The market for solar thermal systems (STS) in Europe has witnessedsignificant developments at all levels in the last four years,according to a recent research report from Frost & Sullivan.
Policy-makers,market participants and end users have shown a keen interest in STS,ensuring a high growth potential. Due to its tremendous long-termgrowth prospects, this market has attracted several new participantsthat are playing a central role in promoting the industry.
Frost& Sullivan says that the European STS market earned revenues ofover 958.9 million euros in 2008 and estimates this total to reach 2.2billion euros in 2014. The technologies covered in this researchinclude passive solar thermal systems and active solar thermal systems.
"Currently,the key driver for the market in Europe is government support for STSin the form of financial subsidies, tax credits and regulatoryreforms," says Frost & Sullivan Research Analyst Hammam Ahmed. "Themarket for STS is highly responsive to fluctuations in the provision ofgovernmental support."
For instance, the Italian marketwitnessed strong growth levels following increased government subsidiesfor STS. On the other hand, the German market declined significantly asa direct result of a temporary disruption to these subsidies andrecovered as soon as they became available again, Frost & Sullivannotes.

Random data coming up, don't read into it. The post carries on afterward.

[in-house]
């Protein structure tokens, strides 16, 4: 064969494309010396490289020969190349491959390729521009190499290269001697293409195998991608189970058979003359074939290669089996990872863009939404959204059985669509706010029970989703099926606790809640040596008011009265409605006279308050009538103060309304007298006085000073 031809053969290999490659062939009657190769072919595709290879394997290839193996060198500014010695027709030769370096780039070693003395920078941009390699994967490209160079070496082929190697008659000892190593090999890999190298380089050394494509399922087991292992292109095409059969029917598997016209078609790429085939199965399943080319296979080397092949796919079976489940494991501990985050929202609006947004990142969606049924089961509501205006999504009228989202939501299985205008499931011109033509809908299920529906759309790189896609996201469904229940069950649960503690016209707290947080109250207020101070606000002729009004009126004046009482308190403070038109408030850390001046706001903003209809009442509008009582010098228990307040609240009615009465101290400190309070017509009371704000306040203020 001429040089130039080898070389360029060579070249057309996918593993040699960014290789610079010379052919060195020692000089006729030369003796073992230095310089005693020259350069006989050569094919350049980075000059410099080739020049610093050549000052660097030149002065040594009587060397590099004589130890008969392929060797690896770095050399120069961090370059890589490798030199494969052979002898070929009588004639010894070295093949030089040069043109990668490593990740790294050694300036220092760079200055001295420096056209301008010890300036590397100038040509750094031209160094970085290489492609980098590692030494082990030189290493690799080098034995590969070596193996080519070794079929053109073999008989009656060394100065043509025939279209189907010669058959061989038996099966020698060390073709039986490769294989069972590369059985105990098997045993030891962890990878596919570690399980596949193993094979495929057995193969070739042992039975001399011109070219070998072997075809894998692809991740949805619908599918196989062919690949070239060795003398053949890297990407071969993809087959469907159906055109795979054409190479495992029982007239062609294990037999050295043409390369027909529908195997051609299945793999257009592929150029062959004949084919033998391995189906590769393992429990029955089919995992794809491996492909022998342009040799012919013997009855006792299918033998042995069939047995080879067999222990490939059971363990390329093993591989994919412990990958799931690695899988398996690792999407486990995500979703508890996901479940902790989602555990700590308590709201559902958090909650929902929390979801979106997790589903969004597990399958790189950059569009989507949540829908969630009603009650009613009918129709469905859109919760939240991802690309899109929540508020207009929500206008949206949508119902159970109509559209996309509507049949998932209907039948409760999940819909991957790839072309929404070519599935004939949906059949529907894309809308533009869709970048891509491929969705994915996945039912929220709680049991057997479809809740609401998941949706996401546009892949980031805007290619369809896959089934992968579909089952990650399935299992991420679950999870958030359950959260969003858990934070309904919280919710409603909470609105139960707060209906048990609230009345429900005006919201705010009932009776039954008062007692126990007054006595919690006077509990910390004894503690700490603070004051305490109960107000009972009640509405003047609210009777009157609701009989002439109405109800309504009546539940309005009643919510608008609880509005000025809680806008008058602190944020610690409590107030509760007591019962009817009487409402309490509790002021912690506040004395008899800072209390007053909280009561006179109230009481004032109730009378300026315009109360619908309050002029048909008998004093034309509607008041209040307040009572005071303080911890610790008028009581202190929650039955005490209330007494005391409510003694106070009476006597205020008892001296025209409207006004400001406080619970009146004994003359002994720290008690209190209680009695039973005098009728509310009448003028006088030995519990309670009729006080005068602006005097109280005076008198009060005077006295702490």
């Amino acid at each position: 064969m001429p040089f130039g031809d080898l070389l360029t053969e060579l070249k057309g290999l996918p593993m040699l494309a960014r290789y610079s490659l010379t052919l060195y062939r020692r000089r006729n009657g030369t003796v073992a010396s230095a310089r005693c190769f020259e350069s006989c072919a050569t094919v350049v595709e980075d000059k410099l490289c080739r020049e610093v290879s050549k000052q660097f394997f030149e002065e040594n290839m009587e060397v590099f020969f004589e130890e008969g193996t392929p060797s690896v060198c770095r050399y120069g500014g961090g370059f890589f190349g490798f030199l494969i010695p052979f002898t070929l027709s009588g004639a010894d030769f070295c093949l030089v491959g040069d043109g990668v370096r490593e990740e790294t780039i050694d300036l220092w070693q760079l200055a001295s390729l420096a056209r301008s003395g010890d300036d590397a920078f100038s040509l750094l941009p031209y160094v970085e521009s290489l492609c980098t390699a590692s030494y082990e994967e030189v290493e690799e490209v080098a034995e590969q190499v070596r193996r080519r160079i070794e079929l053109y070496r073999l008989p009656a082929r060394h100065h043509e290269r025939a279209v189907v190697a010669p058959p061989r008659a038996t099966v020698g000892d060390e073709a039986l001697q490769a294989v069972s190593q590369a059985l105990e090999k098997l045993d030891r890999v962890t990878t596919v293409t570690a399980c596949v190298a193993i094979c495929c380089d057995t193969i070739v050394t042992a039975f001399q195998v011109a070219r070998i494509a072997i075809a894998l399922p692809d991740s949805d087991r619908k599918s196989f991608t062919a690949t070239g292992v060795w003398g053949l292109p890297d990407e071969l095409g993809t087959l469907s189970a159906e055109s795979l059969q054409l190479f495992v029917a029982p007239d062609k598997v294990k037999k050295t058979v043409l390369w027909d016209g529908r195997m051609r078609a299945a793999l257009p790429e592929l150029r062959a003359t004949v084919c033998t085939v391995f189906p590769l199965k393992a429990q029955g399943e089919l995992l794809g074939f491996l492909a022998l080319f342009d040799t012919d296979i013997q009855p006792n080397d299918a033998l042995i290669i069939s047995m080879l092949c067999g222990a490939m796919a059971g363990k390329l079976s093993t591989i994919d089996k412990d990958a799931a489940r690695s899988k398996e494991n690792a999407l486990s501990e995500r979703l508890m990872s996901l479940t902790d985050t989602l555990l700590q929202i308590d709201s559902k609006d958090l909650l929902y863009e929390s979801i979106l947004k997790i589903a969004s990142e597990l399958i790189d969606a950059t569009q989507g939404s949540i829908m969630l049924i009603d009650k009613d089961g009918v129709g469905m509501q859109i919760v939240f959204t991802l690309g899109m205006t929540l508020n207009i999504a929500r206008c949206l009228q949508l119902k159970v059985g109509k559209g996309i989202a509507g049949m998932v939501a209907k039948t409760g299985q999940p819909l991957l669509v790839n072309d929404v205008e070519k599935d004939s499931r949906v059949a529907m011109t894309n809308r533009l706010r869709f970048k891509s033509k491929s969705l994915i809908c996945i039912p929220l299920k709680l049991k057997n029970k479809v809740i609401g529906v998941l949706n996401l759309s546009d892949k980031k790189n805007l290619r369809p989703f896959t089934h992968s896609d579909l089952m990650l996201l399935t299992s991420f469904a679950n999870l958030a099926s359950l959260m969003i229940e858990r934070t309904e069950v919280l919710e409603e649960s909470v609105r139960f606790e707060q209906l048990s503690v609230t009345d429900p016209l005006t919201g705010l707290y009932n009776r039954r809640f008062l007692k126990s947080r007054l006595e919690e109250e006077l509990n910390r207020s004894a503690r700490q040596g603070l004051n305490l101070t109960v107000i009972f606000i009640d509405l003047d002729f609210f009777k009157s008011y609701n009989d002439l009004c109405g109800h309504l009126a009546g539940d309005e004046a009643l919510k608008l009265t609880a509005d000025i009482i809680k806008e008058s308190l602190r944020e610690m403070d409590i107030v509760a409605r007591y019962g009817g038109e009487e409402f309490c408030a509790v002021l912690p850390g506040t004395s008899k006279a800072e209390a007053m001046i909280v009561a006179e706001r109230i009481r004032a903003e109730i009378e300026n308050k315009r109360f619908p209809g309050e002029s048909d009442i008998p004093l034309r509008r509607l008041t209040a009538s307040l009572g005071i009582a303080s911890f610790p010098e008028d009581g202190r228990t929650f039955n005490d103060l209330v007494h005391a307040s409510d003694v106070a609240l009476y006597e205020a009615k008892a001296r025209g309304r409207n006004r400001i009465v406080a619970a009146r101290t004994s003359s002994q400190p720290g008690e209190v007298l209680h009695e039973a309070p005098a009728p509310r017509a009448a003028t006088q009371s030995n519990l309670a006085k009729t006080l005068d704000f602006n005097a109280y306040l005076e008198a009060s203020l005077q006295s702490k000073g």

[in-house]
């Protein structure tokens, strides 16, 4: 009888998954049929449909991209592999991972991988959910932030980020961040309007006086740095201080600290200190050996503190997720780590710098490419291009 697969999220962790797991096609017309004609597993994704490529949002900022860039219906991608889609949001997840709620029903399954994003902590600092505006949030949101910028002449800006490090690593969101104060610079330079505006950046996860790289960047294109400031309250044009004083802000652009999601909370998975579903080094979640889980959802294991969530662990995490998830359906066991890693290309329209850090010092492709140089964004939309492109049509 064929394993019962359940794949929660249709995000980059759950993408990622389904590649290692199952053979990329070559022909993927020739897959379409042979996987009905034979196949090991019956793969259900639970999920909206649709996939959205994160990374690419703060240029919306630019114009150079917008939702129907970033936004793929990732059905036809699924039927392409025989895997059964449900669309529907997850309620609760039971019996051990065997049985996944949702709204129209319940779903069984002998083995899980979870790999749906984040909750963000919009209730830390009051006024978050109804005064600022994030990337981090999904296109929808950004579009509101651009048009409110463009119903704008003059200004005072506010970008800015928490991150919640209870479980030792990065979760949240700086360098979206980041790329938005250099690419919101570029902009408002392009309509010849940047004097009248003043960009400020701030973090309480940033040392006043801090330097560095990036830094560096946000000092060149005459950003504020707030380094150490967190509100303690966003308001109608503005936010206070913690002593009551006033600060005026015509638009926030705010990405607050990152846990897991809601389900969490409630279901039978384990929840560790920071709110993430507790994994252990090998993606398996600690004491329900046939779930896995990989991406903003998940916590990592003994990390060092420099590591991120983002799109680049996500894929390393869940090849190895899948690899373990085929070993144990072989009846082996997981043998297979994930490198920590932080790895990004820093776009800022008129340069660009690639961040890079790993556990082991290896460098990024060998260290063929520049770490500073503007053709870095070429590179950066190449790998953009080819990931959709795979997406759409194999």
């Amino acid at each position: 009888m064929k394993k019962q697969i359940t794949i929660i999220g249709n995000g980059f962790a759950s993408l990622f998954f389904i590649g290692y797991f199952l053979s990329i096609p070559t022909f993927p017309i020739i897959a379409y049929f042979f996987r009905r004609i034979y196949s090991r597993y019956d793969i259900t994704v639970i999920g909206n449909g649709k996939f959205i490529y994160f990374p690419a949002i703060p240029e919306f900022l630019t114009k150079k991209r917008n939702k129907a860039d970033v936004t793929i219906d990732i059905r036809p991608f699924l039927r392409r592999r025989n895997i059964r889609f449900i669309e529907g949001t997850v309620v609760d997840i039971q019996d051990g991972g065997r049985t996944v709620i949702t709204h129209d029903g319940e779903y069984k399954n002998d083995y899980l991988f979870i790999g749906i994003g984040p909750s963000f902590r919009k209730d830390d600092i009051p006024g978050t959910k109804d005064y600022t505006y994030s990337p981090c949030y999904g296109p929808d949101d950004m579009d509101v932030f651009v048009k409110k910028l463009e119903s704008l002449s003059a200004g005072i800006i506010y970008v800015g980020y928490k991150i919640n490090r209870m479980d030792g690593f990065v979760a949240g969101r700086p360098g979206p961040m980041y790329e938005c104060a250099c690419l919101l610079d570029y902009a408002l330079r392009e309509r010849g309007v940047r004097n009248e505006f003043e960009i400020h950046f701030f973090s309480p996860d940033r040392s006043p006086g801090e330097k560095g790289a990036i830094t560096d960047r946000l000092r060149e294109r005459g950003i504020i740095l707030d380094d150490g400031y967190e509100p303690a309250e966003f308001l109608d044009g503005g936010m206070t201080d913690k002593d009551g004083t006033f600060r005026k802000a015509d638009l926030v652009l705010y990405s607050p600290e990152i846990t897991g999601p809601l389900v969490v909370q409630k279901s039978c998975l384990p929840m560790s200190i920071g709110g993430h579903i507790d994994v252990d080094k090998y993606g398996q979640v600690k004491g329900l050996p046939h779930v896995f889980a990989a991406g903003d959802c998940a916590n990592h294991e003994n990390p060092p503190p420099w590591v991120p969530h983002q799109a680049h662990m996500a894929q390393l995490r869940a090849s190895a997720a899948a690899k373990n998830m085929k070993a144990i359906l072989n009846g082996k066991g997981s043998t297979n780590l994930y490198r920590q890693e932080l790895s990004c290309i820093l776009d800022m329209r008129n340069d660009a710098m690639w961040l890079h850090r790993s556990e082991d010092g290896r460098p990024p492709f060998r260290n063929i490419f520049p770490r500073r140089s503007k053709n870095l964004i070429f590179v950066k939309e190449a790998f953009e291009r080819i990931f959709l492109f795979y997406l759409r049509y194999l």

High growth in the STS market, particularly over the lastfour years, has attracted several new participants that are promotingthe industry and making STSs accessible to a wider customer base.
Costis the primary hurdle confronting the STS market, the report adds.Despite the financial incentives that solar thermal installationsreceive, the overall price is still high and the recoup period can goup to 20 years in some regions.
Additionally, an STS is only acomplementary alternative and not a substitute for a traditional hotwater system. Therefore, it is not a viable investment option for mostend users, especially in countries where conventional energy prices arelow.
"In many countries, particularly in northern Europe, thesolar yield can be as little as 40 percent," explains Ahmed."Additionally, the up-front cost of a solar thermal system continues tobe expensive."
Companies should work on developing low-cost andeffective solar thermal systems, particularly in the current economicconditions in Europe, Frost & Sullivan says. On the whole, withescalating competition, both manufacturers and installers will beforced to reduce prices and the overall price of STS will go down.
SOURCE: Frost & Sullivan
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